42. Lee, S., T.W. Lee, and C. Lum. 2008. The effects of employee services on organizational commitment and intentions to quit. Personnel Review 37 (2): 222–237.CrossRefGoogle Scholar
  43. Lee, Y. 2017. Exploring the impacts of relationship on employees’ communicative behaviors during issue periods based on employee position. Corporate Communications: An International Journal 22 (4): 542–555.CrossRefGoogle Scholar
  44. Lee, Y., and J.N. Kim. 2017. Authentic enterprise, organization–employee relationship, and employee-generated managerial assets. Journal of Communication Management 21 (3): 236–253.CrossRefGoogle Scholar
  45. Lewis, S. 2003. Reputation and corporate responsibility. Journal of Communication Management 7 (4): 356–366.CrossRefGoogle Scholar
  46. Lii, Y.-S., and M. Lee. 2012. Doing right leads to doing well: When the type of CSR and reputation interact to affect consumer evaluations of the firm. Journal of Business Ethics 105 (1): 69–81.CrossRefGoogle Scholar
  47. Lin, C.-P., Y.-H. Tsai, S.-W. Joe, and C.-K. Chiu. 2012. Modeling the relationship among perceived corporate citizenship, firms’ attractiveness, and career success expectation. Journal of Business Ethics 105 (1): 83–93.CrossRefGoogle Scholar
  48. May, S. 2008. Reconsidering strategic corporate social responsibility: Public relations and ethical engagement of employees in a global economy. In Public relations research, ed. Z. Ansgar, B. van Ruler, and K. Sriramesh, 365–383. Wiesbaden: VS Verlag für Sozialwissenschaften.CrossRefGoogle Scholar
  49. McShane, L., and P. Cunningham. 2012. To thine own self be true? Employees’ judgments of the authenticity of Their organization’s corporate social responsibility program. Journal of Business Ethics 108 (1): 81–100.CrossRefGoogle Scholar
  50. Mignonac, K., O. Herrbach, and S. Guerrero. 2006. The interactive effects of perceived external prestige and need for organizational identification on turnover intentions. Journal of Vocational Behavior 69 (3): 477–493.CrossRefGoogle Scholar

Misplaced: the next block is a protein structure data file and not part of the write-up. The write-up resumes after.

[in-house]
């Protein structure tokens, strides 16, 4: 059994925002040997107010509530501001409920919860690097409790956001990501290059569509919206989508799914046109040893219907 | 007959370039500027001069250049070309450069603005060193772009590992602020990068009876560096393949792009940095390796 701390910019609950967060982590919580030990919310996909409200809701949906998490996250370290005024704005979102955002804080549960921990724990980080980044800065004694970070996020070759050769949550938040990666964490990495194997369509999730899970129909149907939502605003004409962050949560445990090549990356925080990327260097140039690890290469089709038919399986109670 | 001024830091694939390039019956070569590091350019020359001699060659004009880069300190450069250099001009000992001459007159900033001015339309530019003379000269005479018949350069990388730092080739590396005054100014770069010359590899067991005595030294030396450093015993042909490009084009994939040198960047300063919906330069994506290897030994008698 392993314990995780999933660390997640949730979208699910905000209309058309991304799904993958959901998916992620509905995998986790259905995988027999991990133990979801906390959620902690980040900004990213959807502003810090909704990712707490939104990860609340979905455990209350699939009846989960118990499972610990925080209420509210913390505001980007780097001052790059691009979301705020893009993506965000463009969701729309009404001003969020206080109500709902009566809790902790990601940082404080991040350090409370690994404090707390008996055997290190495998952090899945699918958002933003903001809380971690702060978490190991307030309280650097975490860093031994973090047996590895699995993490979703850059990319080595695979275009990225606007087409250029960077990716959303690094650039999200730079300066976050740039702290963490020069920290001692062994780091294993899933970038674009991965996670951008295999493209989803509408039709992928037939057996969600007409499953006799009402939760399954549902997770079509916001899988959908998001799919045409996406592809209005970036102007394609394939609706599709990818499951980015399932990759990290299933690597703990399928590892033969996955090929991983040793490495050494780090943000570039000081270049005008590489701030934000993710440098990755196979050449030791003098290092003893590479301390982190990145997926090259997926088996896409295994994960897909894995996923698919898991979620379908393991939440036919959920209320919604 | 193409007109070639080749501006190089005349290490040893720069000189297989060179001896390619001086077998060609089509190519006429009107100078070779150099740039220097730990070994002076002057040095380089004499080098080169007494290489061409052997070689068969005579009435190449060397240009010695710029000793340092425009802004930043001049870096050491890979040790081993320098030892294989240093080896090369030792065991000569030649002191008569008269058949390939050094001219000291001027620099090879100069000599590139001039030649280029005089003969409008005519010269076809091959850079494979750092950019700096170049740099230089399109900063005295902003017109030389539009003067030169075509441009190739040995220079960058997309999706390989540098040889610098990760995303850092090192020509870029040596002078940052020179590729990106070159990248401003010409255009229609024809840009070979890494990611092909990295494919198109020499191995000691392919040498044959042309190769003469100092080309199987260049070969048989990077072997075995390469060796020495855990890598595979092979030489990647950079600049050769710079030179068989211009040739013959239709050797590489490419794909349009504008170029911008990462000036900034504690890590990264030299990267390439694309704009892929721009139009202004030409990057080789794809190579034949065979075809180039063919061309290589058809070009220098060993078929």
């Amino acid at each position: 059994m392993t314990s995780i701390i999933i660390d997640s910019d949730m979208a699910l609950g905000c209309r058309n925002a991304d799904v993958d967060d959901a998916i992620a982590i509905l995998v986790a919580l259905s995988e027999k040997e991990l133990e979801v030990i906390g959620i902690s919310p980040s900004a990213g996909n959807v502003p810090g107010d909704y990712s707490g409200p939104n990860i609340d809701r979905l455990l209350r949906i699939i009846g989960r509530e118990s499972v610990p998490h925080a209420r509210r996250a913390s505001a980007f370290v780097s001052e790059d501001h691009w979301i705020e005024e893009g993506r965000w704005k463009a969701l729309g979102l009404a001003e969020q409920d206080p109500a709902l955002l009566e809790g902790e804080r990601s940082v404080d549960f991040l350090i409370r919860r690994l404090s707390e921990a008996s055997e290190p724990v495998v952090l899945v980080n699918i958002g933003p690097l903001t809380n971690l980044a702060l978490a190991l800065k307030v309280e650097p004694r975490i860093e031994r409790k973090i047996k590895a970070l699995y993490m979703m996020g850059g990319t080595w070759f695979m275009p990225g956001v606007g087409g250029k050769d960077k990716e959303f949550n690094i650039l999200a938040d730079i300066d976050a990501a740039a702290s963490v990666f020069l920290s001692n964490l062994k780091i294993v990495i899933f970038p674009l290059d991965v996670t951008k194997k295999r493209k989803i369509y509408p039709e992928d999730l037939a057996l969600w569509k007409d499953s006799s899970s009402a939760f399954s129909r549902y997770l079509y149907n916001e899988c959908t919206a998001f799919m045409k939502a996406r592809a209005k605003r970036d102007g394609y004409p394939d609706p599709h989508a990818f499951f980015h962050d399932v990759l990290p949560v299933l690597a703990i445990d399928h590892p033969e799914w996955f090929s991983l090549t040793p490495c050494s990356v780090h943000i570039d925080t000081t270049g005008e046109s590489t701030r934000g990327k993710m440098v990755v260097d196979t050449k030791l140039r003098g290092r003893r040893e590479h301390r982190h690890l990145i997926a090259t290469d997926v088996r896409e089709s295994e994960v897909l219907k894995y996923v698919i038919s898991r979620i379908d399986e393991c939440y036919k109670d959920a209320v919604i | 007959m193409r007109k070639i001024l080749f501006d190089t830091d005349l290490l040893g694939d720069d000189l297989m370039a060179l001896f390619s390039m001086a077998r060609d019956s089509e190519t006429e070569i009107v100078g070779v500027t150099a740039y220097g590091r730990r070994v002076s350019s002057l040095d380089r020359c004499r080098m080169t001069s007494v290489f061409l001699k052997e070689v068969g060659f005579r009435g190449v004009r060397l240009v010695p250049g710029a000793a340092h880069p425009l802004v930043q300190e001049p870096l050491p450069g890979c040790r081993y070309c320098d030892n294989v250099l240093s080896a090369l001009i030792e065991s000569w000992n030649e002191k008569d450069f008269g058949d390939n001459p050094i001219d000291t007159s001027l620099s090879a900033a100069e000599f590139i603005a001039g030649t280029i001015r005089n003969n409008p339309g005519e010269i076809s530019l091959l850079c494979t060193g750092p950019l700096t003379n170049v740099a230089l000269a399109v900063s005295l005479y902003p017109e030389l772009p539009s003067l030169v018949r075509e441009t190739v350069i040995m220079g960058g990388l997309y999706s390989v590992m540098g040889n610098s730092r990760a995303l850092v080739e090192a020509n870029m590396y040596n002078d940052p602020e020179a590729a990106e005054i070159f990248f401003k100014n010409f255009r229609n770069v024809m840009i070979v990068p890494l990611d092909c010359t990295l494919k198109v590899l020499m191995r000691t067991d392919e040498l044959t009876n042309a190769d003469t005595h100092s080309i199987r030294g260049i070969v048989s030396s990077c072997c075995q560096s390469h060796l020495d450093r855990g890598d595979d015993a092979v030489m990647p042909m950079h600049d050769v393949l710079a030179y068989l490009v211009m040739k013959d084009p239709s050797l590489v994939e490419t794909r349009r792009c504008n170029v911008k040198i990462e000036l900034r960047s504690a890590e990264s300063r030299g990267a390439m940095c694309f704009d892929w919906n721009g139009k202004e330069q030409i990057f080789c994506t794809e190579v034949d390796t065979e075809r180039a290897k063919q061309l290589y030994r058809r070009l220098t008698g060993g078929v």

51. Mills, J., M.S. Clark, T.E. Ford, and M. Johnson. 2004. Measurement of communal strength. Personal Relationships 11: 213–230.CrossRefGoogle Scholar
  52. Mishra, S.K. 2013. Perceived external prestige and employee outcomes: Mediation effect of organizational identification. Corporate Reputation Review 16 (3): 220–233.CrossRefGoogle Scholar
  53. Mirvis, P.H. 2012. Employee engagement and corporate social responsibility (CSR). In The encyclopedia of human resource management (pp. 274–286). San Francisco, CA: Pfeiffer: A Wiley Imprint.Google Scholar
  54. Muthuri, J.N., D. Matten, and J. Moon. 2009. Employee volunteering and social capital: Contributions to corporate social responsibility. British Journal of Management 20 (1): 75–89.CrossRefGoogle Scholar
  55. O’connor, A., E.A. Paskewitz, D.A. Jorgenson, and J.M. Rick. 2016. How changes in work structure influence employees’ perceptions of CSR: millionaire managers and locked-out laborers. How changes in work structure influence employees’ perceptions of CSR: Millionaire managers and locked-out laborers. Journal of Applied Communication Research 44 (1): 40–59.CrossRefGoogle Scholar
  56. Rego, A., S. Leal, M.P. Cunha, J. Faria, and C. Pinho. 2010. How the perceptions of five dimensions of corporate citizenship and their inter-inconsistencies predict affective commitment. Journal of Business Ethics 94 (1): 107–127.CrossRefGoogle Scholar
  57. Shen, J., and J. Benson. 2016. When CSR is a social norm: How socially responsible human resource management affects employee work behavior. Journal of Management 42 (6): 1723–1746.CrossRefGoogle Scholar
  58. Smidts, A., A.T.H. Pruyn, and C.B.M. Van Riel. 2001. The impact of employee communication and perceived external prestige on organizational identification. Academy of Management Journal 44 (5): 1051–1062.Google Scholar
  59. Stacks, D., and D. Michaelson. 2010. A practitioner’s guide to public relations research, measurement and evaluation. New York: Business Expert Press LLC.CrossRefGoogle Scholar
  60. Turker, D. 2009. Measuring corporate social responsibility: A scale development study. Journal of Business Ethics 85 (4): 411–427.CrossRefGoogle Scholar
  61. Vlachos, P.A., N.G. Panagopoulos, and A.A. Rapp. 2013. Feeling good by doing good: Employee CSR-induced attributions, job satisfaction, and the role of charismatic leadership. Journal of Business Ethics 118 (3): 577–588.CrossRefGoogle Scholar
  62. Waters, R.D. 2009. Measuring stewardship in public relations: A test exploring impact on the fundraising relationship. Public Relations Review 35: 113–119.CrossRefGoogle Scholar

Copyright information

© Reputation Institute and Springer Nature Limited 2019

Authors and Affiliations

  1. 1.Department of Strategic Communication, School of CommunicationUniversity of MiamiCoral GablesUSA

Personalised recommendations